International Monetary Fund managing director Christine Lagarde has cautiously welcomed steps taken by Argentina to settle a decade-old falling out with creditors, following a $10 billion deal this week.

Argentina has been frozen out of international debt markets since a massive default in 2001.

That led to the IMF and the government severing ties amid public anger at the Washington-based lender.

Stressing that the IMF was not party to yesterday's agreement, which will see the South American nation to clear arrears and resume debt payments, Lagarde said it could help Argentina "normalise its situation".

"I see this as part of a process through which Argentina is trying to regain position on the international scene," she said.

"It is part of an attempt by Argentina to normalise its situation. We hope that number one, it benefits them and number two, that they continue that process," she continued.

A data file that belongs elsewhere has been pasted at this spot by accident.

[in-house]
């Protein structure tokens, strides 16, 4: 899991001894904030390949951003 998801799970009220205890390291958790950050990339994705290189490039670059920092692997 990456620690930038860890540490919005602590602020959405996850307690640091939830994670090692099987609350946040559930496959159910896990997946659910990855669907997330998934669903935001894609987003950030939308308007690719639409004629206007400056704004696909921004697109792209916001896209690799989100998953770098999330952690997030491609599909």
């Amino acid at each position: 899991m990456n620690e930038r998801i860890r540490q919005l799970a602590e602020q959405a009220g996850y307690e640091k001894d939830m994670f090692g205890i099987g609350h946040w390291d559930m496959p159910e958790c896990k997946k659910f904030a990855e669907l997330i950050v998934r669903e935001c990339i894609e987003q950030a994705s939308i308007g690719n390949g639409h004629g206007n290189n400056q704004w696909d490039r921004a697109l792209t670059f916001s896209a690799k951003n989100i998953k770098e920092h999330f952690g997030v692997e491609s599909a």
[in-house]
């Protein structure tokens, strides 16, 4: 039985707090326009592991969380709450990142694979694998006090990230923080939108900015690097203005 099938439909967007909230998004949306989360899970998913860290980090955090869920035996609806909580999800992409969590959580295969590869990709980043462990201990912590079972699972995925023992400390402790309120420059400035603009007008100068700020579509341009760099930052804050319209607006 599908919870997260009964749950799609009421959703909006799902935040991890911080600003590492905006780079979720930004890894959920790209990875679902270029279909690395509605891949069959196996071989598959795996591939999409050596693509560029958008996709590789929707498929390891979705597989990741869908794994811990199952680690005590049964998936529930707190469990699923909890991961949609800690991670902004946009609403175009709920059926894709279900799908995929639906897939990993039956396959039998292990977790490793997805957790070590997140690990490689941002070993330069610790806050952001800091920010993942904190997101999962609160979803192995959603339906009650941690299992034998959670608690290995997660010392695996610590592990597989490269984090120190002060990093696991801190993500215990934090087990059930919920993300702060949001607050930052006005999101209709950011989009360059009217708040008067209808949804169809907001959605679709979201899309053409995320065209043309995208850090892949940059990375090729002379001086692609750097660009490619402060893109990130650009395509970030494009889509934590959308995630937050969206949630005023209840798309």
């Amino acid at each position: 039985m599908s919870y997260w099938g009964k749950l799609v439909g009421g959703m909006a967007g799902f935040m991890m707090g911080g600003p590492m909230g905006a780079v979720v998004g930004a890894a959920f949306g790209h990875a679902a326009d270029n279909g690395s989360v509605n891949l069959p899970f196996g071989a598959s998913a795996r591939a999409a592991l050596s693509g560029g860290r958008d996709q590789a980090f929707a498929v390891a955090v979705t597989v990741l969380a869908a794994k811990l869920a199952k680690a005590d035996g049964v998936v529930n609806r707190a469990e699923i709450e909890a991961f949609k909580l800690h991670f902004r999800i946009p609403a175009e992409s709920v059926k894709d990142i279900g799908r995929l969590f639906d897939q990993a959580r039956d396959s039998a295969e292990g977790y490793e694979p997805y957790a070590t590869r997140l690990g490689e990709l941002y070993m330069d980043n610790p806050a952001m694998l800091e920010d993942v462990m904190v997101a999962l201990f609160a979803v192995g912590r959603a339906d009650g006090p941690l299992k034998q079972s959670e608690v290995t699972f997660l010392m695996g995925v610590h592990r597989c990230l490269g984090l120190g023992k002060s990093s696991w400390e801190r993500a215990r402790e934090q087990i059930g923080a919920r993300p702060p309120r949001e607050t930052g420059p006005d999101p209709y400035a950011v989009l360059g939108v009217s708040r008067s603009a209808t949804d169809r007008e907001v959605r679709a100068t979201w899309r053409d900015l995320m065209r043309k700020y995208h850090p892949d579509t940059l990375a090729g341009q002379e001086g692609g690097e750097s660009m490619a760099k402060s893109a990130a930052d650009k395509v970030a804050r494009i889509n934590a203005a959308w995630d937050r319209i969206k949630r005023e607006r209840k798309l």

The representatives of official creditors in the Paris Club "agreed on an arrangement to clear debt in arrears due to Paris Club creditors over a five-year period", the club said yesterday.

Lagarde said while the IMF was very closely working with the Paris Club on all issues, "on Argentina we could not possibly comment, issue a statement, assess a situation over which we had no information."

"The IMF certainly hopes that it will improve the situation of Argentina on the international scene," Ms Lagarde said.

The Paris Club is an informal group of financial officials from 19 of some of the world's biggest economies, which provides financial services such as, debt restructuring, debt relief, and debt cancellation to indebted countries and their creditors. Its permanent members include the US, the UK, France, Germany, Japan, Italy as well as Ireland.

Meanwhile, the International Monetary Fund has released $4.6 billion in aid to Greece, after a year-long delay to ensure Athens was meeting targets set by bailout lenders.

The disbursement followed Greece's successful return to debt markets in April, raising $4.2 billion as commercial lenders see decreased risks in the country's finances.